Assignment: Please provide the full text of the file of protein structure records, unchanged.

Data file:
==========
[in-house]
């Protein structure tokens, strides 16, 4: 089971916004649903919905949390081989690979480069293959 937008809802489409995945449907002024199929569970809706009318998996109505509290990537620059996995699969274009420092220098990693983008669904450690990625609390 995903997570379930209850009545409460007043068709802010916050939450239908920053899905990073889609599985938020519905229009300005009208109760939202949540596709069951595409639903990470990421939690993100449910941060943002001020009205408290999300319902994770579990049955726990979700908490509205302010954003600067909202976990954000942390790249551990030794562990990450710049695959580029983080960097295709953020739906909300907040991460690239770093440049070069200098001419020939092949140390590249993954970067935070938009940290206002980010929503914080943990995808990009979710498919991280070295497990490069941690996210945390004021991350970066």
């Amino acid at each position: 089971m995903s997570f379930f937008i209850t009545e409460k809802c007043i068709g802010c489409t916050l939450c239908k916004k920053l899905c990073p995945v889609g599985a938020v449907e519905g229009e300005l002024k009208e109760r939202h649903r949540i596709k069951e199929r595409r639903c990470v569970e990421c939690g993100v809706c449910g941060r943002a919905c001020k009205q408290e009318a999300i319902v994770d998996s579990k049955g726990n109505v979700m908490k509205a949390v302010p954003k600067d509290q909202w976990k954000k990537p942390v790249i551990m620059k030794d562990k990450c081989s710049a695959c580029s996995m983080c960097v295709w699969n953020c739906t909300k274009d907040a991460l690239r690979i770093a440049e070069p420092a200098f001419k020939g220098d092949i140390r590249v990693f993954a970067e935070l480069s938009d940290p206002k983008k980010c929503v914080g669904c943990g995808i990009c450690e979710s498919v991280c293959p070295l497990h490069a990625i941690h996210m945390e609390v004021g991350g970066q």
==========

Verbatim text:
[in-house]
């Protein structure tokens, strides 16, 4: 089971916004649903919905949390081989690979480069293959 937008809802489409995945449907002024199929569970809706009318998996109505509290990537620059996995699969274009420092220098990693983008669904450690990625609390 995903997570379930209850009545409460007043068709802010916050939450239908920053899905990073889609599985938020519905229009300005009208109760939202949540596709069951595409639903990470990421939690993100449910941060943002001020009205408290999300319902994770579990049955726990979700908490509205302010954003600067909202976990954000942390790249551990030794562990990450710049695959580029983080960097295709953020739906909300907040991460690239770093440049070069200098001419020939092949140390590249993954970067935070938009940290206002980010929503914080943990995808990009979710498919991280070295497990490069941690996210945390004021991350970066």
């Amino acid at each position: 089971m995903s997570f379930f937008i209850t009545e409460k809802c007043i068709g802010c489409t916050l939450c239908k916004k920053l899905c990073p995945v889609g599985a938020v449907e519905g229009e300005l002024k009208e109760r939202h649903r949540i596709k069951e199929r595409r639903c990470v569970e990421c939690g993100v809706c449910g941060r943002a919905c001020k009205q408290e009318a999300i319902v994770d998996s579990k049955g726990n109505v979700m908490k509205a949390v302010p954003k600067d509290q909202w976990k954000k990537p942390v790249i551990m620059k030794d562990k990450c081989s710049a695959c580029s996995m983080c960097v295709w699969n953020c739906t909300k274009d907040a991460l690239r690979i770093a440049e070069p420092a200098f001419k020939g220098d092949i140390r590249v990693f993954a970067e935070l480069s938009d940290p206002k983008k980010c929503v914080g669904c943990g995808i990009c450690e979710s498919v991280c293959p070295l497990h490069a990625i941690h996210m945390e609390v004021g991350g970066q």